Opinion

First Things First: Vote the Authoritarians Out

Opposition parties in Hungary and Israel can learn from Democrats in the United States.

Viktor Orbán Benjamin Netanyahu
Hungarian prime minister Viktor Orbán speaks with Israeli prime minister Benjamin Netanyahu and his wife, Sara, in Brasília, Brazil, January 2, 2019 (Facebook/Viktor Orbán)

Left-wing Americans weren’t happy when the Democratic Party nominated the center-left Joe Biden for the presidency, but, unlike in 2016, few sat out the election.

Nor there were major spoiler candidates on the right. Voting for Hillary Clinton was apparently too much to ask of five million Donald Trump skeptics in 2016, who voted for libertarian Gary Johnson or conservative Evan McMullin. They could have tipped the election in Clinton’s favor.

In 2020, Democrats wisely nominated the least divisive old white guy they could find and anti-Trumpers voted like the republic depended on it. Biden won fifteen million more votes than Clinton and flipped five states, handing him a comfortable Electoral College victory.

Hungarians and Israelis hoping to get rid of their “Trumps” must take note.

Hungary

Viktor Orbán has been in power for a decade in Hungary. In that time, the country has become the poster child of democratic backsliding. Hungary’s decline has been the most precipitous ever tracked by Freedom House, which keeps a watch on civil liberties and political freedoms around the world.

Orbán has politicized the central bank and judiciary, installed cronies in formerly apolitical institutions, harassed and bought out much of the free press, given public contracts to his allies and family members and all but closed Hungary’s borders to asylum seekers. He has ignored recommendations and warnings from the EU and made it harder for the opposition to win by gerrymandering parliamentary districts and cutting subsidies for political parties in half.

So long as the opposition to Orbán, which spans the spectrum from former communists to former fascists, remains divided, he can rule unchallenged with the support of half the country.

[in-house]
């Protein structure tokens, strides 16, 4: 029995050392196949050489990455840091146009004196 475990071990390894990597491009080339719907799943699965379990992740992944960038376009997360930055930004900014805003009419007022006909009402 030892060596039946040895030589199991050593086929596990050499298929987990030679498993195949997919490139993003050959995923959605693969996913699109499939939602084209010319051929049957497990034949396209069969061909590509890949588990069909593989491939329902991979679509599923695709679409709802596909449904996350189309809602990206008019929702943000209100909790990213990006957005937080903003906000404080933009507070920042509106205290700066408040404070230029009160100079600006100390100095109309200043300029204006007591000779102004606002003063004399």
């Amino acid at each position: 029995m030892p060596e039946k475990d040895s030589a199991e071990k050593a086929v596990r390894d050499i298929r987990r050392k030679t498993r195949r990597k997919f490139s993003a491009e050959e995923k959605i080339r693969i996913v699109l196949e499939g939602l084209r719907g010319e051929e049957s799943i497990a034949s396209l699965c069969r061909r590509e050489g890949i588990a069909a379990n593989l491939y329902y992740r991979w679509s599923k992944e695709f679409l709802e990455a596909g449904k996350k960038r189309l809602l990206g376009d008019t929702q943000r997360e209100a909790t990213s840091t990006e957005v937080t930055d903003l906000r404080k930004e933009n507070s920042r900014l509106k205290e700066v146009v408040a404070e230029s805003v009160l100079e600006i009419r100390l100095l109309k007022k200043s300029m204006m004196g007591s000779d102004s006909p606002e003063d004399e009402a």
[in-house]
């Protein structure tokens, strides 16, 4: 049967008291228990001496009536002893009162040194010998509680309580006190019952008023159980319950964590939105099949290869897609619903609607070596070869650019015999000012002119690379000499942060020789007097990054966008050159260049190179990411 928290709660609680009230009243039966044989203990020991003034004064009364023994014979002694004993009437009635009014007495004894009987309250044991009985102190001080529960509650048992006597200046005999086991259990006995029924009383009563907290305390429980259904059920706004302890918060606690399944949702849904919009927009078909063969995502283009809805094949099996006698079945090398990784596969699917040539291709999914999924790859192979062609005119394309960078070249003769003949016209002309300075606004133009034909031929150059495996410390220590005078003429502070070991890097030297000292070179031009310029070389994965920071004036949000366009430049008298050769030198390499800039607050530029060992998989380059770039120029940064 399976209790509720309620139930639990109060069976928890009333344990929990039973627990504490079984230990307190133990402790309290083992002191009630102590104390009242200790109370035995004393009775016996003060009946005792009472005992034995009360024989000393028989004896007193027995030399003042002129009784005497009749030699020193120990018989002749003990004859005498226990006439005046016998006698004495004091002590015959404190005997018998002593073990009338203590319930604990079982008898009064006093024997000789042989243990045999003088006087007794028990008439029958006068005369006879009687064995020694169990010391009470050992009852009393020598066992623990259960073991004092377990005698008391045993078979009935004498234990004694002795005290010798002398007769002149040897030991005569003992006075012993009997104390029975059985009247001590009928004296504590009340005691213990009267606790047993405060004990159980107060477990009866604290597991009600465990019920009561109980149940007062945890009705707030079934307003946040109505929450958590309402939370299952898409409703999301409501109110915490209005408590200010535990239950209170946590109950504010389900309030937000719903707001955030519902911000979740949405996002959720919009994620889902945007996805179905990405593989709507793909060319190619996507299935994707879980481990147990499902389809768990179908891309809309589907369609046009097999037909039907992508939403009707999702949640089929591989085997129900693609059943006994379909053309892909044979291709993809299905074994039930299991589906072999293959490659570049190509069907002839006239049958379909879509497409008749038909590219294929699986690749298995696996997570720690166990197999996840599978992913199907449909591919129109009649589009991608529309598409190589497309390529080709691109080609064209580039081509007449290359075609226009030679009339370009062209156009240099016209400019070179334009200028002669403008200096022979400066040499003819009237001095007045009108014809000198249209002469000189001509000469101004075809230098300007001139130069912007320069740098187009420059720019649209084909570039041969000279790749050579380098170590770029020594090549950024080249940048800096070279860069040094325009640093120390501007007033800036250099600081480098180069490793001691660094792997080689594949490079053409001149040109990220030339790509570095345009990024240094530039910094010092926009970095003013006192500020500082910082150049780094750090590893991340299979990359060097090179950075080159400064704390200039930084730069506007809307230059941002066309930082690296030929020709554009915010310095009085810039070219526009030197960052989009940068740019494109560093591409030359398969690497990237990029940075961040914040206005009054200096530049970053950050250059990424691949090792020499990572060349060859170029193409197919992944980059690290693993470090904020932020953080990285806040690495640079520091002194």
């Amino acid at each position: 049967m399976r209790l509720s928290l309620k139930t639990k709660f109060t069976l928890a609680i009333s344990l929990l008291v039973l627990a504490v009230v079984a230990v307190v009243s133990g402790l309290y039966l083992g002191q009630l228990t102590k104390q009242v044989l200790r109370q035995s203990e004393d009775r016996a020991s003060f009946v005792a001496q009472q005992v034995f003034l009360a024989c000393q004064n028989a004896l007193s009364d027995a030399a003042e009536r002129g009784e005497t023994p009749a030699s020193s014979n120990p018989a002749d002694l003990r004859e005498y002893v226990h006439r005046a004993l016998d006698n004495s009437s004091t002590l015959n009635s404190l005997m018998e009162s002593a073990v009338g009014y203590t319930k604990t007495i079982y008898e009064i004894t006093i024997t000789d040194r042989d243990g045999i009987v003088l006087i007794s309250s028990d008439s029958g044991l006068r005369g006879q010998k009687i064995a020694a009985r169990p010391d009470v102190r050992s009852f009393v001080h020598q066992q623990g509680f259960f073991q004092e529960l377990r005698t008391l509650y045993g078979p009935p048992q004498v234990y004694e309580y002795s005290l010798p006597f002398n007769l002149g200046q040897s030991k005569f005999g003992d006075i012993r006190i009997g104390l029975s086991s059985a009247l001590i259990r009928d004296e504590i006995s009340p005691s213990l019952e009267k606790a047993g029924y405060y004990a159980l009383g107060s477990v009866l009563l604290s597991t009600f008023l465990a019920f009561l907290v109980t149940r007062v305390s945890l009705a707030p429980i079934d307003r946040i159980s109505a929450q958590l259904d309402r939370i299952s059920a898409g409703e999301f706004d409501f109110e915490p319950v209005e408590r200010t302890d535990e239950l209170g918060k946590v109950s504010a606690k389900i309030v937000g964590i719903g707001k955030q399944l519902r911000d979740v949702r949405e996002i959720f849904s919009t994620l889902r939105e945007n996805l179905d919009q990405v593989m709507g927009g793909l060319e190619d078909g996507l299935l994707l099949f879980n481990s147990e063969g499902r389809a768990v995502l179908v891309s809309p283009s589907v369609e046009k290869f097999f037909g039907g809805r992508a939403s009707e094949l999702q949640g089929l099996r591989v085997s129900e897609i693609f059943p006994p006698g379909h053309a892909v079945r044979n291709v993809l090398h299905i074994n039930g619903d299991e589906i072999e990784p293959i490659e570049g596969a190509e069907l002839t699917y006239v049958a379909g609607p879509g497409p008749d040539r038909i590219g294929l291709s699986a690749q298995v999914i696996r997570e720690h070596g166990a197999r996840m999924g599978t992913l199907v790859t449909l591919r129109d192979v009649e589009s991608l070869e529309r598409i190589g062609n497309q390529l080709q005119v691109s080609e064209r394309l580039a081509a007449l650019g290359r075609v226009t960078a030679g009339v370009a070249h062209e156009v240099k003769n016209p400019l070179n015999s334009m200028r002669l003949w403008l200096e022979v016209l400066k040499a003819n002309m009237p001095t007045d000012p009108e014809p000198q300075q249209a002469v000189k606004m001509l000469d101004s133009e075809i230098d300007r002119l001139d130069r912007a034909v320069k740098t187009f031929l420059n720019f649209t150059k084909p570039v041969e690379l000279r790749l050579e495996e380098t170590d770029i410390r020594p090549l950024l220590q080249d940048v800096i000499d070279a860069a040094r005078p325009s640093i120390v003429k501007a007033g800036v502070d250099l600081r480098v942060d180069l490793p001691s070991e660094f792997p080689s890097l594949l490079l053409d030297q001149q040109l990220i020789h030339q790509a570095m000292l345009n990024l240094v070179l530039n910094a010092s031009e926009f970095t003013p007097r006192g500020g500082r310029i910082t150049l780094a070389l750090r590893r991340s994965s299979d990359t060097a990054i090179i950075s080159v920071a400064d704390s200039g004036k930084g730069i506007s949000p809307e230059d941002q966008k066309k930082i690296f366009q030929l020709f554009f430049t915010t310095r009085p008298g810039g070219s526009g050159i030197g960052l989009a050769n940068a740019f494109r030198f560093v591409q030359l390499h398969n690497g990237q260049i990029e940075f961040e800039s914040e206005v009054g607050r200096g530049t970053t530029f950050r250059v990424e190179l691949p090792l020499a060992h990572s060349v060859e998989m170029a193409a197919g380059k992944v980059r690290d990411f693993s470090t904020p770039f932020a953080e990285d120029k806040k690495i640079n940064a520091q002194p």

That may be about to change. Dalibor Roháč, a Slovakian-born scholar at the American Enterprise Institute, writes for The Bulwark that Hungary’s six largest opposition parties are planning to run a single candidate against Orbán in 2022 on a common manifesto.

What pushed them over the edge was a reform rushed through parliament in the middle of the coronavirus pandemic that raised the number of districts in which parties must compete in order to qualify.

Like all autocrats, Orbán overreached. The new rules make it even more difficult for small and regional parties to win seats — but there was hardly a need for them. Orbán would almost certainly have won the next election under the old system. In trying to consolidate (even more) power, he may have sowed the seeds of his own demise.

Israel

Benjamin Netanyahu arguably made the same mistake last year, when he called an early election in a bid to dissuade prosecutors from pressing corruption charges and ended up galvanizing his opponents. The Israeli prime minister, also in power for a decade, was indicted anyway. Parties of the left and center united behind the former army chief, Benny Gantz.

Gantz won not one but two elections in 2019 and had a real shot at unseating Netanyahu. But he failed to persuade the Orthodox right to support him and balked at doing a deal with Arab parties.

To break the gridlock, Gantz agreed to form a grand coalition with Netanyahu’s Likud in the understanding that he would take over as prime minister after a year and a half; a promise Israel expert Michael Koplow writes “was obviously empty to everyone paying attention save Gantz.”

The government collapsed on Wednesday. Elections are due in March.

Time to do a deal

Unlike Orbán, Netanyahu does not have anywhere near 50 percent support. He won 29 percent in the last election and that was a record for him.

But unlike in Hungary, opposition parties in Israel still prioritize their own differences over ousting a prime minister who has disparaged the free press and peaceful protests, vilified judges, politicized Israel’s vital relationship with the United States, neglected relations with Europe, risked war with Iran, and who is standing trial for accepting bribes and offering to damage a newspaper’s competitor in exchange for favorable coverage.

Most other right-wing parties still prefer to govern with Netanyahu, because they share his security and pro-settlement policies.

Orthodox parties support him so long as he protects their privileges, including exemption from military service and subsidies for their schools. Because Orthodox Jews have bigger families and are less likely to work, they also receive higher family and unemployment benefits.

It’s a sore point on the secular left. Many middle-income Israelis in Tel Aviv and other cities struggle to make ends meet, and Netanyahu has done little to alleviate the country’s long-running cost-of-living crisis.

All Jewish parties have traditionally ruled out pacts with parties representing Israel’s Arab minority.

That needs to change. If Greens and liberals in Hungary can ally with the nativist Jobbik, left-wing and centrist Israelis can do a deal with Arabs and Orthodox Jews to get Netanyahu out.

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